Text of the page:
(Jamaica Gleaner) – Thirty local police officers will be part of a regional team to provide security at the Fifth Summit of the Americas in Port-of-Spain, Trinidad, from April 17-19.
United States President Barack Obama will be attending the summit.
Deputy Superintendent of Police (DSP) Wayne Cameron will be leading the country’s police delegation. The Jamaica Defence Force (JDF) is also sending a contingent.
The security officers left the country yesterday on a three-week training programme, after which they will provide security support at the summit.
Cameron told The Gleaner that the police are excited about working at the summit.
“The first black president of the United States is coming to the Caribbean and I believe it is enough reason for us to go there and work and the police are eager and ready to go,” Cameron said.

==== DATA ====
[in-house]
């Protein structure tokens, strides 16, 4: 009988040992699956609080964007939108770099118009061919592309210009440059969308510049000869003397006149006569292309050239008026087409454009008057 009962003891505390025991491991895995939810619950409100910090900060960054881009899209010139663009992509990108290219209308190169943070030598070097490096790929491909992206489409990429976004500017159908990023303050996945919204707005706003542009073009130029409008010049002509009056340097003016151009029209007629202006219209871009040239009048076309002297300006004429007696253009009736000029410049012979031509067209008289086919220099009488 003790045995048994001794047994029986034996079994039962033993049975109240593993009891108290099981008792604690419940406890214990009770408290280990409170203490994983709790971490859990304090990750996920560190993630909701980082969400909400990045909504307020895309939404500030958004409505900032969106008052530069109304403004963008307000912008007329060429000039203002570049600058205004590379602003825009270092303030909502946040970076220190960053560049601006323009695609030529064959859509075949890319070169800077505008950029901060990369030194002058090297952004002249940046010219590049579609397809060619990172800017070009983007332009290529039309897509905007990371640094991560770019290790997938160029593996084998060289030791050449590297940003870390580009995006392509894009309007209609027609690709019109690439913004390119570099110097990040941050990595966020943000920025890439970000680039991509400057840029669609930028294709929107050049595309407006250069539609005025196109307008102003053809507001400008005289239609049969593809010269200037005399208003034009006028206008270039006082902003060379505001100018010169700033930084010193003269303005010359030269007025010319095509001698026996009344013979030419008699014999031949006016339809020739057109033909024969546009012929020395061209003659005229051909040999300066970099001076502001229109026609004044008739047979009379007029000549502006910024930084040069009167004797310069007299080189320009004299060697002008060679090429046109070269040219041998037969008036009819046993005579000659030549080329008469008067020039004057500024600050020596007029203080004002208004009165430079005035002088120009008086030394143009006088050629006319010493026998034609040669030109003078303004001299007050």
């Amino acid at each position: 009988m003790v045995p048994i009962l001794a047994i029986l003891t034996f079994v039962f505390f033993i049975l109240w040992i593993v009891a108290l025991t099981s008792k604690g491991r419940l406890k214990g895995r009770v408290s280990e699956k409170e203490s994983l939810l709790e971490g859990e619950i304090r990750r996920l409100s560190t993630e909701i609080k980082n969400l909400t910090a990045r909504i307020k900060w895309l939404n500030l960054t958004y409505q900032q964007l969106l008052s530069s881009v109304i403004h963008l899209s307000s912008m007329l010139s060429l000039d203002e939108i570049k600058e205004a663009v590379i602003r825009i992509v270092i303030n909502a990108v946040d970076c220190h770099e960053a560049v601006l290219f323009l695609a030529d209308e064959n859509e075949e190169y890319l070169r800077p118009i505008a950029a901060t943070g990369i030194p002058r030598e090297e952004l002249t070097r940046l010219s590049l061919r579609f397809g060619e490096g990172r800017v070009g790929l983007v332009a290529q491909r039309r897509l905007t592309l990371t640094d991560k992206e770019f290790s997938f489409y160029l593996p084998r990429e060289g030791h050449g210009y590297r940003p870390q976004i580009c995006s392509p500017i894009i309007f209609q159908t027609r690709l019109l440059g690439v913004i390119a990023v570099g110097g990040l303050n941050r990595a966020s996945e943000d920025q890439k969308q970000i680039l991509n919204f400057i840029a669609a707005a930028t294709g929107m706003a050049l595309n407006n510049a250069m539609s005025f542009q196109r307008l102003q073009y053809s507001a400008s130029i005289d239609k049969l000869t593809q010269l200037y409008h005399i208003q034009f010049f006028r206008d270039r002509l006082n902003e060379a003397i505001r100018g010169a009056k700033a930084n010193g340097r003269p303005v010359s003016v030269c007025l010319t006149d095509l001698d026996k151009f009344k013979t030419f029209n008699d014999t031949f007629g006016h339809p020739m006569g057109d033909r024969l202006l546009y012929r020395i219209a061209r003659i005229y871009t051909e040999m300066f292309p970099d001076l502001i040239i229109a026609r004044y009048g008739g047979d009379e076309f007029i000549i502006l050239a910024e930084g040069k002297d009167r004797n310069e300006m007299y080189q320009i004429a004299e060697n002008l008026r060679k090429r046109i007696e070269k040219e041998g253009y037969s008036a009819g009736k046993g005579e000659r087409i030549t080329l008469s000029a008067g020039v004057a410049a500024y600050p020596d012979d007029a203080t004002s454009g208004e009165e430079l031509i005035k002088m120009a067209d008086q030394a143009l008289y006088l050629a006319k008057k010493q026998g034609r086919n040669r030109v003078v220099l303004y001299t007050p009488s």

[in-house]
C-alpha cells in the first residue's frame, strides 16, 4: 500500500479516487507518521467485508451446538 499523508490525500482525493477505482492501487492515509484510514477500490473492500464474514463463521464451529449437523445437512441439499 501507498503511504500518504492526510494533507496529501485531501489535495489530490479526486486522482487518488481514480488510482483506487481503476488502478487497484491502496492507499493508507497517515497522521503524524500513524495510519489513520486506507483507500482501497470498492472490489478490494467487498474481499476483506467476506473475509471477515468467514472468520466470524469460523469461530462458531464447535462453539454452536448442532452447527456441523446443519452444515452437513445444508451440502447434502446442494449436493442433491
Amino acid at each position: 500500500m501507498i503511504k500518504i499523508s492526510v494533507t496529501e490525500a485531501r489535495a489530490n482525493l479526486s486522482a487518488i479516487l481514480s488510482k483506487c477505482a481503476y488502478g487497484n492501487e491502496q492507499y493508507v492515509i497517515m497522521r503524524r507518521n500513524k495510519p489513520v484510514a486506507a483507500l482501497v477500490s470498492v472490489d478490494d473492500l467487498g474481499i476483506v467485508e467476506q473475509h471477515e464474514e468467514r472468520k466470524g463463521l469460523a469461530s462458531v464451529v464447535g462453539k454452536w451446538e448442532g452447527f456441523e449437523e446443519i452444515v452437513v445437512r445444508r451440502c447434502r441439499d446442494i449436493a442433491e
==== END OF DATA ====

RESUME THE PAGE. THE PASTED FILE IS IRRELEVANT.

Critical issues pertaining to the Caribbean are expected to be discussed at the summit.
In a ‘New Partnership for the Americas’ document, Obama said, “It is time for a new alliance of the Americas.”
He stated that this should leave behind “eight years of failed policies” and “top-down reforms” and put forward instead an “agenda that advances democracy, security and opportunity from the bottom up”.
Trinidad Prime Minister Patrick Manning has said that while it is not the intention of Caribbean leaders to corner Obama, lifting the embargo on Cuba would be on everybody’s lips.
“I think there is a meeting of minds as to how best the question of Cuba should be handled,” he said.